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 #LOFFICIEL100: Seeing Style Through the Artist's Gaze

Many artists have left their mark on L’OFFICIEL in its 100 years of publishing. But three historic illustrators, Pierre-Armand Covillot, S. Chompré, and Léon Benigni, revolutionized the way women were portrayed in magazines—and the way women saw themselves reflected back.

The illustrators and artists that collaborated with L’OFFICIEL helped shape the magazine’s cultured aesthetic since its inception nearly 100 years ago. As the decorative arts swelled in popularity during the early decades of the 20th Century, editors invited popular artists from across the European continent to bring Art Deco iconography to its pages. Notably, Pierre-Armand Covillot, S. Chompré, and Léon Benigni transformed fashion into a visual narrative that reflected the cultural moment while standing the test of time.

At the time of L’OFFICIEL’s emergence in 1921, the magazine was viewed as a trade publication with little more than technical illustrations meant for fashion buyers and other industry players. By 1928, when Covillot joined the magazine, elements of the popular Art Deco movement had found their way onto the covers of L’OFFICIEL. Covillot—who designed most of the magazine’s covers between 1928 and 1935—significantly altered both the look of L’OFFICIEL as well as its audience. Doubling as a textile and wallpaper designer, Covillot employed decorative motifs and illustrations to reflect an increasingly mechanized world. In an article from the magazine published in 1929, the writer Roger Nalys commented on the young Covillot’s hopeful, progressive work as being representative of a new age in design. His Art Deco-inspired cover frames drew the eye of readers with their bold use of color and geometric lines. Each cover was a new take on the modern style, which was soaring in popularity throughout Paris during this time. Through Covillot’s eye, the magazine covers quickly shifted from minimal and utilitarian to a position of importance in the Parisian cultural landscape, depicting and translating the mood of the moment.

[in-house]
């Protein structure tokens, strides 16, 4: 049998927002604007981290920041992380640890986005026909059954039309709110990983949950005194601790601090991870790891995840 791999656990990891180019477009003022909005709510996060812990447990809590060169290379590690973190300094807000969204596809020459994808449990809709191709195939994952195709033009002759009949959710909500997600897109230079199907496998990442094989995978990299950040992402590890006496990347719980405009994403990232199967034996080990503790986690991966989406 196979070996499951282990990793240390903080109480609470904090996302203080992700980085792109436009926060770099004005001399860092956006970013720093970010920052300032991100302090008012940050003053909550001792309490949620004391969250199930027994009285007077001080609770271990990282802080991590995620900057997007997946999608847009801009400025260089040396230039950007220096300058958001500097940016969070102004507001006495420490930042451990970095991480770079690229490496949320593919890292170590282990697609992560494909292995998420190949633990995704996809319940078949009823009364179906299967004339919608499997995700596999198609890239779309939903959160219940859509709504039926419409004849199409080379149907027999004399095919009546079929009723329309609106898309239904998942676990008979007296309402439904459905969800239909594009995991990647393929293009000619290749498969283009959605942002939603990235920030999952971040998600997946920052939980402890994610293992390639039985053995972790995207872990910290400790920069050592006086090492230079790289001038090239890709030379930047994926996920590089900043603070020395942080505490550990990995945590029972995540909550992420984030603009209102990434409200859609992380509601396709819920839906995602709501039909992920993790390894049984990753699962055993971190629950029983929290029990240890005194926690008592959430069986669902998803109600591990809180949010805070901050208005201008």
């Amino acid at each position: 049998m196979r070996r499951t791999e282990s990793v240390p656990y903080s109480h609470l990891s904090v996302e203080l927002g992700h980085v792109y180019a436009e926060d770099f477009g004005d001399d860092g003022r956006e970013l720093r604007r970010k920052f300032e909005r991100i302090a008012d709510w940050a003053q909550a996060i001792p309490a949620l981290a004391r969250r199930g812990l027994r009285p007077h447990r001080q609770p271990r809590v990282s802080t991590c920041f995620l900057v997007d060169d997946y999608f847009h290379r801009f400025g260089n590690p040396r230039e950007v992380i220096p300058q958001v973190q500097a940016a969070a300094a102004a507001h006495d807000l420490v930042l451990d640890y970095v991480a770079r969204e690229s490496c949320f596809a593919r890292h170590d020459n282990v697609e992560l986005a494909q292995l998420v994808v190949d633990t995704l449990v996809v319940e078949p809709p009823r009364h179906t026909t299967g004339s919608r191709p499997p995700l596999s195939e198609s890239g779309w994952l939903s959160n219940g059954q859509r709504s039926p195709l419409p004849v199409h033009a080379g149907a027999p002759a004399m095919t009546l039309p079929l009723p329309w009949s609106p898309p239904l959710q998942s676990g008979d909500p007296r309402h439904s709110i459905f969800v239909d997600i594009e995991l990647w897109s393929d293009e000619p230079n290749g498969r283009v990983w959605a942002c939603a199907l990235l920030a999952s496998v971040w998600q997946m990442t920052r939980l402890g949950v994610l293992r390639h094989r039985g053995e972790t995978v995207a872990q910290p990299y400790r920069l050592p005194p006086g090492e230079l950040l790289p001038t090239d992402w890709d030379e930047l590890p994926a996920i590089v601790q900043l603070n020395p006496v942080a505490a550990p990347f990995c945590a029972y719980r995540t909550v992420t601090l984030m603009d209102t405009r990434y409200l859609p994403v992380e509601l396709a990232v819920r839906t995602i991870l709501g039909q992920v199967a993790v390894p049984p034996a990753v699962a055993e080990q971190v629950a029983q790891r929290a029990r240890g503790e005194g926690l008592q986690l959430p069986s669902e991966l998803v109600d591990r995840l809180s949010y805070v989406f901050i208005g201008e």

While Covillot transformed the outside look of L’OFFICIEL by connecting commercial fashions with art, by the 1930s, illustrators Chompré and Benigni shaped how the reader connected with the fashion shown inside its pages. Chompré was the next collaborator to join the magazine in 1929, producing fashion illustrations well into World War II. Known for a soft approach to portraiture, his style served the magazine’s transition toward a contemporary, more stylized, and less technical aesthetic.

Coupled with his romantic illustrations of clothes and accessories, his elegant images of models began to develop into a more aspirational approach to fashion. He might depict a chic Parisian woman on a walk in the Bois de Boulogne, on the beach in Nice, or in her best ski clothes in Switzerland—always exuding a Parisienne je ne sais quoi— images less about the garment itself and more about the life and experiences the garment could theoretically offer its wearer.

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